Paul A. Kirschner & Mirjam Neelen
When you ask learners how they study or how they prepare for a test, it’s likely that they’ll tell you that they reread and/or highlight and/or underline important paragraphs or sentences in their textbooks, workbooks, prints, and so forth. Another thing they might tell you is that they study/restudy their class notes if they made any (Karpicke, Butler, & Roediger, 2009). The problems with all of these so-called learning strategies is that they’re not really effective. In fact, most of the time they’re not effective AT ALL! As a consequence, learners waste their time and energy (e.g., they don’t learn that much or their grade on the exam is somewhat disappointing).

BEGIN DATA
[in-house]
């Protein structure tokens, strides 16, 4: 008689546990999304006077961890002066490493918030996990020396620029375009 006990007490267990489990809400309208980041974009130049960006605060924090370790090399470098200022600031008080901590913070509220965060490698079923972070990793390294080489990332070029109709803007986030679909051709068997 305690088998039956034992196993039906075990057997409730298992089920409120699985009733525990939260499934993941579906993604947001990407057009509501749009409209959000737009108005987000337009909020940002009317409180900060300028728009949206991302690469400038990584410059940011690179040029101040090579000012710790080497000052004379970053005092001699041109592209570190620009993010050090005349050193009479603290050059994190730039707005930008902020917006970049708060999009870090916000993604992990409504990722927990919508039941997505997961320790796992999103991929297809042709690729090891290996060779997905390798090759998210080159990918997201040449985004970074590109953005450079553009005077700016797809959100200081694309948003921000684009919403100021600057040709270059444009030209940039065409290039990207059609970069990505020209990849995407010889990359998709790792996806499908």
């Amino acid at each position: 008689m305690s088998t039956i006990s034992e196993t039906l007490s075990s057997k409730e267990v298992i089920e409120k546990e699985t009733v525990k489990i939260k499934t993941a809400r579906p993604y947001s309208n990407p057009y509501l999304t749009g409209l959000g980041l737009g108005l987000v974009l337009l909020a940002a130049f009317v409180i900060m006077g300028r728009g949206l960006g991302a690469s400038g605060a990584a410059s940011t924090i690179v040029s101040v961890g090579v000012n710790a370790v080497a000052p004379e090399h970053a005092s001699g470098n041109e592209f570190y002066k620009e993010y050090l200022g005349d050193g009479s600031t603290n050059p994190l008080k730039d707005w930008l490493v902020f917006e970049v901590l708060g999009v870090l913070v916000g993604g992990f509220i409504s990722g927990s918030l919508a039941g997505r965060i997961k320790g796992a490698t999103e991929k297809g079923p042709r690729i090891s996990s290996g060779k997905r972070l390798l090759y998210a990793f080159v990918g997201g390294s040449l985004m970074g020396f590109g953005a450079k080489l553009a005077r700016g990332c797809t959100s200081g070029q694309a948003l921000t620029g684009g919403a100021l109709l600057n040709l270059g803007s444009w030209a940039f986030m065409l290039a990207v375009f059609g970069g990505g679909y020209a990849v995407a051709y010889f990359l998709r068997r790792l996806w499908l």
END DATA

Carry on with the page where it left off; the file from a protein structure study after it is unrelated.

We’ve written about effective and ineffective learning strategies before, but thought it wouldn’t hurt to emphasise one of most effective learning strategies we know of in a separate blog (in fact, our doing…
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